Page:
The Social Security Officer in Koraput, Simanchala Mohapatra, said, “Under the BBSA yojana we provide pensions. For a disability percentage of more than 70, the government provides Rs. 700 to beneficiaries. If the percentage is less than 70 per cent, then they get Rs. 500.”
“Last November , the ASHA worker told me that getting a card would help my children,” remembered Goura. “From the main road, I carried Parbati on my back to the camp near the Handicap Hospital in Koraput. We waited in the queue for two hours. An officer examined Parbati and gave us this [disability] certificate,” she shared. A disability certificate, also known as PwD (person with disabilities) certificate is a document that certifies the type and extent of the holder’s disability. At the same camp, Parbati issued her UDID card. “Sadhaba refused to join us as the disability list didn’t include his name,” said Goura.
Sadhaba also has a disability certificate, showing that he has 45 per cent locomotor disability.
But there is a catch: Sadhaba’s certificate is dated 2013 and needs to be revised. According to Kindo, by age 33 a person suffering from myopathy should have a higher disability percentage of 80. “To do this [update his certificate], Sadhaba will need to go to the district headquarters on the 1st or 15th of any month to get his certificate updated,” said Lipika Batra, Block Welfare Officer. An Aadhaar card is needed for all such applications, and “Sadhaba doesn’t have a ration card nor an Aadhaar card,” points out Goura. Not for lack of trying. The family had applied for Sadhaba’s Aadhaar card five times at a Jana Seva Kendra in Koraput, carrying him there each time. Besides the physically arduous journey to Koraput, there was the expense of travel and loss of the daily wage.
“The babu [official] at Jana Seva Kendra said he can’t do anything about it. When we asked him repeatedly about the status of our [Aadhaar] application, he said that we would get it by next month. It’s been more than two months and we are still waiting for it,” said Goura. The family has stopped asking about the Aadhaar card now.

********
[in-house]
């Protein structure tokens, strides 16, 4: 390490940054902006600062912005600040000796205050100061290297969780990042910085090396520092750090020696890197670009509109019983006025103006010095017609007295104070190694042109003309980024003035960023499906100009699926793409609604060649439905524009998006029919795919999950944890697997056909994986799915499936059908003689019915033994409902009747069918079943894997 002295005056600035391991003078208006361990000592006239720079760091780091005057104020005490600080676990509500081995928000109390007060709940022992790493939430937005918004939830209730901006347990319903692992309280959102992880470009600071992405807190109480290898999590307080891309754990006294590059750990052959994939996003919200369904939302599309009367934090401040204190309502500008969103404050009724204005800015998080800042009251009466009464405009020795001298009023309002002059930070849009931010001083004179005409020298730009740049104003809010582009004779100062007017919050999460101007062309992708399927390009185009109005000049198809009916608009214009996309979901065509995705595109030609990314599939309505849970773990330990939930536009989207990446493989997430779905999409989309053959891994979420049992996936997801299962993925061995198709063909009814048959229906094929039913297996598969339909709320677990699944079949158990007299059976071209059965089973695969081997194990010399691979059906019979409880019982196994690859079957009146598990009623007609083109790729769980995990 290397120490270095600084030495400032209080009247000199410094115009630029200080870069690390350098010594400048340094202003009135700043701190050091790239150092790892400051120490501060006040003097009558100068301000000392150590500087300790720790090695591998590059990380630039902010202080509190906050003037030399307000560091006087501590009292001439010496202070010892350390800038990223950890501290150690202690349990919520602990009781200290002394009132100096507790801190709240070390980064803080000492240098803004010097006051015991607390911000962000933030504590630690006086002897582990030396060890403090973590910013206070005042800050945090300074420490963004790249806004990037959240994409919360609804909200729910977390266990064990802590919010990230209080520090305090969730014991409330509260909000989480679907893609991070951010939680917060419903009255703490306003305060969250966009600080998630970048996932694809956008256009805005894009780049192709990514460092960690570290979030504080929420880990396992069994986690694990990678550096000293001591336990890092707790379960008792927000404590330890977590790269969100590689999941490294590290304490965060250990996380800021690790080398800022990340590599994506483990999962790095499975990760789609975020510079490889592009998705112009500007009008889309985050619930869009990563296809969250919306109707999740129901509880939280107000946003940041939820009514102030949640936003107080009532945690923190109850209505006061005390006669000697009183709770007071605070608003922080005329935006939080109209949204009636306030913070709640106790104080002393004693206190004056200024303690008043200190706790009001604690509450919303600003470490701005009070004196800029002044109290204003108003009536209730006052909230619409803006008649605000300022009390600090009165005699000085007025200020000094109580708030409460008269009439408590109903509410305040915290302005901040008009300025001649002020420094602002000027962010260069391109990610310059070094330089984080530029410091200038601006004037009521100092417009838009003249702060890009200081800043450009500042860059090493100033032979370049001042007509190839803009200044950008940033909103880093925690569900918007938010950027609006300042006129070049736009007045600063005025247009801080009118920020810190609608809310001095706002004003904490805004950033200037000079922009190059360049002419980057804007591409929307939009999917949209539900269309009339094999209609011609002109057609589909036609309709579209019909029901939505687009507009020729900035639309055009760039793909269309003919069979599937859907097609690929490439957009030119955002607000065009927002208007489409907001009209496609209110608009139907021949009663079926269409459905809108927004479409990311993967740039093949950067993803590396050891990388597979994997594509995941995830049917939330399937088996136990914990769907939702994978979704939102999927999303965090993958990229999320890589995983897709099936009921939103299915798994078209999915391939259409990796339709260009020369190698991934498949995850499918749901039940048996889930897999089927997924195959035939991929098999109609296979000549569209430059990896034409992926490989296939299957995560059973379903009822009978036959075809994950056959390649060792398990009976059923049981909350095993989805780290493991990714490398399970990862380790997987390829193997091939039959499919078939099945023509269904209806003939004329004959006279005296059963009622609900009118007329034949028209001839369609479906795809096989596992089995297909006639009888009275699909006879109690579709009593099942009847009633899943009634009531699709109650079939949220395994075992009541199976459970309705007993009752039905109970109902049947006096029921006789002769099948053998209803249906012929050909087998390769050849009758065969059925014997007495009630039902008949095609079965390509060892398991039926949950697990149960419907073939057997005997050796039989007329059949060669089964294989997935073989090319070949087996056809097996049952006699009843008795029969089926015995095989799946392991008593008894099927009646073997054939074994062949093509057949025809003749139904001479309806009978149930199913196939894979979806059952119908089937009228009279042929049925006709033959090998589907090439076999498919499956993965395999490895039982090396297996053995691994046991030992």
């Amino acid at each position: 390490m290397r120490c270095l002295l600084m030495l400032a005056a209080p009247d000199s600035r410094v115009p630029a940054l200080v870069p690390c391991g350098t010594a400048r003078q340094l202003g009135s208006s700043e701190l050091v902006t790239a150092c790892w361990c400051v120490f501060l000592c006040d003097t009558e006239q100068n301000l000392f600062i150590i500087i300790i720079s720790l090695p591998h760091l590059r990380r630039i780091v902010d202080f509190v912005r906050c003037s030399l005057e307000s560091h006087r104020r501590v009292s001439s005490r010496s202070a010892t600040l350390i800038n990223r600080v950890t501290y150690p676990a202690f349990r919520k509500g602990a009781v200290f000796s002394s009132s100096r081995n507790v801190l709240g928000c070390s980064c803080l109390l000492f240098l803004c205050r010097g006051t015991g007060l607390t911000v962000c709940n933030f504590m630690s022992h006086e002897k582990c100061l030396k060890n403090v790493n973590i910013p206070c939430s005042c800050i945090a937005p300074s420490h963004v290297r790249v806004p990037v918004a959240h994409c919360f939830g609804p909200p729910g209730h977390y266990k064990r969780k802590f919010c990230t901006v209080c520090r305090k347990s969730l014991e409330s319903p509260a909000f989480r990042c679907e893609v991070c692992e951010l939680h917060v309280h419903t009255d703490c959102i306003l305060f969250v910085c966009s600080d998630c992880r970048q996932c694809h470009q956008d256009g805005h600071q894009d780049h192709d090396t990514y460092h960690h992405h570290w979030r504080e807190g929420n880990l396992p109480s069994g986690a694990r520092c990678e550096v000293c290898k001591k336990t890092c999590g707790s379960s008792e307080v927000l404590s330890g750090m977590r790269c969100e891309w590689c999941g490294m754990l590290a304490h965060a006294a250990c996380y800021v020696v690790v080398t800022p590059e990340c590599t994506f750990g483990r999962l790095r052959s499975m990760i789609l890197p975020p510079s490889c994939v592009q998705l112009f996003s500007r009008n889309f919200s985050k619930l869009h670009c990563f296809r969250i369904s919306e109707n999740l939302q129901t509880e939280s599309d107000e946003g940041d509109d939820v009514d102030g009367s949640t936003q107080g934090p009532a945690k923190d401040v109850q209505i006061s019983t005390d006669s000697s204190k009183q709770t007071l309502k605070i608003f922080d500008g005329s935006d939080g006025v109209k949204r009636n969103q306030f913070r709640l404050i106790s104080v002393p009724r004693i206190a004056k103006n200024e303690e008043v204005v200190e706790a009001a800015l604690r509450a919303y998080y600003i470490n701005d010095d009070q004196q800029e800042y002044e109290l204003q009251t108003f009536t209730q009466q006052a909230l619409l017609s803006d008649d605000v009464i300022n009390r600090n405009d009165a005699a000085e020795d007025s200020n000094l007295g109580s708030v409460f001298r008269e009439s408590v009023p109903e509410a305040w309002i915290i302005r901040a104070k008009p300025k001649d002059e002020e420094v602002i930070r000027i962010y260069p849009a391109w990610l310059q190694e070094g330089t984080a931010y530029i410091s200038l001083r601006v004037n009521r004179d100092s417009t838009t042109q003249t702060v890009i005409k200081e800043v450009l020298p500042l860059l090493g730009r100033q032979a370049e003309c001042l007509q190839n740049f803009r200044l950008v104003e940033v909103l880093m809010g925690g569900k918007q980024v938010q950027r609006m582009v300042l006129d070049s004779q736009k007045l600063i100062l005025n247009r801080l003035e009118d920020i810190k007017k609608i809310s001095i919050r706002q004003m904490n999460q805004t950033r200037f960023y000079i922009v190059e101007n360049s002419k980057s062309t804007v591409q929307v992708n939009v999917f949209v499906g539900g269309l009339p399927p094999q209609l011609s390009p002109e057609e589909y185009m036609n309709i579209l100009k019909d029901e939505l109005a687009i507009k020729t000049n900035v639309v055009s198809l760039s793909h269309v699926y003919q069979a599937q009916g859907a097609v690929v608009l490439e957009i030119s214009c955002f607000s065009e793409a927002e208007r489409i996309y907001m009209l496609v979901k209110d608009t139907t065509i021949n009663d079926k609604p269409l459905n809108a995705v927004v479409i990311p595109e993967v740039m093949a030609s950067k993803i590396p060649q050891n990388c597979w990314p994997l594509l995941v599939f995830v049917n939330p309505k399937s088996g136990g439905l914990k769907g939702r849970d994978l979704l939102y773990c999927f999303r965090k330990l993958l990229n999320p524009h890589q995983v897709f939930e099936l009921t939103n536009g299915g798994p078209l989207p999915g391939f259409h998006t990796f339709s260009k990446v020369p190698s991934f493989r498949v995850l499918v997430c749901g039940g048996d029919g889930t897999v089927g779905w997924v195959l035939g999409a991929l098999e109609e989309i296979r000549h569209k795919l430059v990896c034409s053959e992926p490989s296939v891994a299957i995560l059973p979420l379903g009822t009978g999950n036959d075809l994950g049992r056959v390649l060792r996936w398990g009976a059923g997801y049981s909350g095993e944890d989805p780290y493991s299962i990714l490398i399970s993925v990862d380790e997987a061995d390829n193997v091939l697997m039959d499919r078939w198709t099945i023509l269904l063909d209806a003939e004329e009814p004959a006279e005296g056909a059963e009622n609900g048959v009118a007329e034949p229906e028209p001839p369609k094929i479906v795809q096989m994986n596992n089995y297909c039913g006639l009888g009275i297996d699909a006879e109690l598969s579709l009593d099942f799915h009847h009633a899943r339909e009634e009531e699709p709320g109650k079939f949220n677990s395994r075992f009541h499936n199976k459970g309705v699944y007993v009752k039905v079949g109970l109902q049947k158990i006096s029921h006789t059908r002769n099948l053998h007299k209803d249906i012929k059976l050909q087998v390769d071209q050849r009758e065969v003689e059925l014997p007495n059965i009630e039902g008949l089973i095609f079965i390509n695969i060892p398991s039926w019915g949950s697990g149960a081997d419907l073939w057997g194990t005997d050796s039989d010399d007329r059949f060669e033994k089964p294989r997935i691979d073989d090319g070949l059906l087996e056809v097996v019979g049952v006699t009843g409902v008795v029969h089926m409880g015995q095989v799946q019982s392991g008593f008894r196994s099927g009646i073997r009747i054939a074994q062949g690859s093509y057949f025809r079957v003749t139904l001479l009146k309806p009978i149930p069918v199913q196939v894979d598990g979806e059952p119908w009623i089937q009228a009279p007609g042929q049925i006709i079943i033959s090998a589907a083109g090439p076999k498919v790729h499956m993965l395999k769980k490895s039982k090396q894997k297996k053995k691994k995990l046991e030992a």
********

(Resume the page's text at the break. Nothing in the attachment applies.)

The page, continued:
“Sadhaba has become more quiet [than earlier] and keeps to himself these days. He wants to remain in a dark room for most of the day. He stays away even from our family members, apart from me,” she shared.
Goura and Jagannath have seven children, three of whom – Ugra, Padma and Bibishen – are married and live nearby with their wives and children. They all work at brick factories and construction sites in and around Koraput and Damanjodi town.
“My eldest son, Sadhaba, daughters, Parbati and Rama, and youngest son Uday stay with me and my husband,” said Goura. The financial burden of providing medicines and other support to the disabled Sadhaba and Parbati, has strained relationships within the family. Goura worries that soon Rama and Uday will get married and leave home, ending their financial and caregiving contribution.
Both Goura and Jagannath have understood little of the medical terms for their childrens’ physical condition, but they have picked up that their children “won’t get better.” Nobody from Tala Pakhandola seems to have ever heard or seen similar ailments.
“There is no doctor [in the hamlet], no facilities. We have to run to Koraput and back. The hamlet has seen so many deaths due to this situation. We have asked the sarkari babus [government officials] who came during elections and surveys, and they say, ‘your work will be done soon’,” said the elderly Sumati Gouda who has been living in Tala Pakhandola for several decades.
Parbati now finds it difficult to speak clearly as her teeth broke after a fall. “My mother helps me with everything, but I can’t help her with anything,” she said. With Parkinson’s advancing, she had to drop out of school and she misses the social interaction with girls her age. “I don’t have any friends. All the girls from my village are now married. I am not married as I can’t walk. I can’t even speak clearly these days,” she said.
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Subhashree Mohapatra is a student of Journalism at the Indian Institute of Journalism and New Media, Bengaluru. She belongs to Koraput, Odisha and wants to cover stories on human rights, social deprivation and inequality. She says: “When I first saw Goura carrying Parbati on her shoulders, I wondered what lack of governance had put Goura in so much emotional and physical strain. While covering this story for PARI, I developed my fact checking skills and because I spent time on this piece, I was able to analyse the facts better, and learn how to narrate.”